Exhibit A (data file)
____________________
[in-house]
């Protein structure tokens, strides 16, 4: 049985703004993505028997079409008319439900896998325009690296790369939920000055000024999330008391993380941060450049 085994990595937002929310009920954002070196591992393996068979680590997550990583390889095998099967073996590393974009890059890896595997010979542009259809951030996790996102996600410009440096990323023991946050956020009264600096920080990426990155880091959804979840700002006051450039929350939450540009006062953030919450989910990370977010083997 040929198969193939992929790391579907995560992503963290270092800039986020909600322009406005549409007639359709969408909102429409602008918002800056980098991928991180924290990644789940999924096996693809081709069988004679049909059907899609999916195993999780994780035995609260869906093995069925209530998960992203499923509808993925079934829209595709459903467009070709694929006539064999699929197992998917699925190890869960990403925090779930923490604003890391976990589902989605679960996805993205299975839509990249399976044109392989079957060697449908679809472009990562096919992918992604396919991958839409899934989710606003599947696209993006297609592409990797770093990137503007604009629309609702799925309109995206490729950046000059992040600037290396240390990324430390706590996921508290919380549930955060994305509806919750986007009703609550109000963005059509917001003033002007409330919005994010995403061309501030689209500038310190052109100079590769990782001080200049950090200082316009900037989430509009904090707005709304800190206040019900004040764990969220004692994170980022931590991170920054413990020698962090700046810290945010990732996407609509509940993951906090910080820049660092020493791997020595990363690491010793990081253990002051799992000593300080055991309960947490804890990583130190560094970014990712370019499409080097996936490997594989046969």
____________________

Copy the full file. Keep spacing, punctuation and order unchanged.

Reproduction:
[in-house]
């Protein structure tokens, strides 16, 4: 049985703004993505028997079409008319439900896998325009690296790369939920000055000024999330008391993380941060450049 085994990595937002929310009920954002070196591992393996068979680590997550990583390889095998099967073996590393974009890059890896595997010979542009259809951030996790996102996600410009440096990323023991946050956020009264600096920080990426990155880091959804979840700002006051450039929350939450540009006062953030919450989910990370977010083997 040929198969193939992929790391579907995560992503963290270092800039986020909600322009406005549409007639359709969408909102429409602008918002800056980098991928991180924290990644789940999924096996693809081709069988004679049909059907899609999916195993999780994780035995609260869906093995069925209530998960992203499923509808993925079934829209595709459903467009070709694929006539064999699929197992998917699925190890869960990403925090779930923490604003890391976990589902989605679960996805993205299975839509990249399976044109392989079957060697449908679809472009990562096919992918992604396919991958839409899934989710606003599947696209993006297609592409990797770093990137503007604009629309609702799925309109995206490729950046000059992040600037290396240390990324430390706590996921508290919380549930955060994305509806919750986007009703609550109000963005059509917001003033002007409330919005994010995403061309501030689209500038310190052109100079590769990782001080200049950090200082316009900037989430509009904090707005709304800190206040019900004040764990969220004692994170980022931590991170920054413990020698962090700046810290945010990732996407609509509940993951906090910080820049660092020493791997020595990363690491010793990081253990002051799992000593300080055991309960947490804890990583130190560094970014990712370019499409080097996936490997594989046969």